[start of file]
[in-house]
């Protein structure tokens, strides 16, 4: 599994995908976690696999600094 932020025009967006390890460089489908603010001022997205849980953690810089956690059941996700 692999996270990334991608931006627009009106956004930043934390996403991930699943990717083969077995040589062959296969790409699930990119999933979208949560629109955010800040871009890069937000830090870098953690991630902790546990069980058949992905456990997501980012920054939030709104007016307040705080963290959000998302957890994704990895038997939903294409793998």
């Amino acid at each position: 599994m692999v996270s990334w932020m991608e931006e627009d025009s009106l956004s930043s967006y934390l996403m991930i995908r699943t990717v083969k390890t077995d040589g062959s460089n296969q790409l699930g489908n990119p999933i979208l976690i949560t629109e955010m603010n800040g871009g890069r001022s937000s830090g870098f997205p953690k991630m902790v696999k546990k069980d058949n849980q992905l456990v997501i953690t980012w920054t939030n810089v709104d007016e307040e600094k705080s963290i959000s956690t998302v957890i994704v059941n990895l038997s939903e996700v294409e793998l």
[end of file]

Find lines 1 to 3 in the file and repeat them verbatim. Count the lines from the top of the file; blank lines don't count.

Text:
[in-house]
């Protein structure tokens, strides 16, 4: 599994995908976690696999600094 932020025009967006390890460089489908603010001022997205849980953690810089956690059941996700 692999996270990334991608931006627009009106956004930043934390996403991930699943990717083969077995040589062959296969790409699930990119999933979208949560629109955010800040871009890069937000830090870098953690991630902790546990069980058949992905456990997501980012920054939030709104007016307040705080963290959000998302957890994704990895038997939903294409793998």
């Amino acid at each position: 599994m692999v996270s990334w932020m991608e931006e627009d025009s009106l956004s930043s967006y934390l996403m991930i995908r699943t990717v083969k390890t077995d040589g062959s460089n296969q790409l699930g489908n990119p999933i979208l976690i949560t629109e955010m603010n800040g871009g890069r001022s937000s830090g870098f997205p953690k991630m902790v696999k546990k069980d058949n849980q992905l456990v997501i953690t980012w920054t939030n810089v709104d007016e307040e600094k705080s963290i959000s956690t998302v957890i994704v059941n990895l038997s939903e996700v294409e793998l």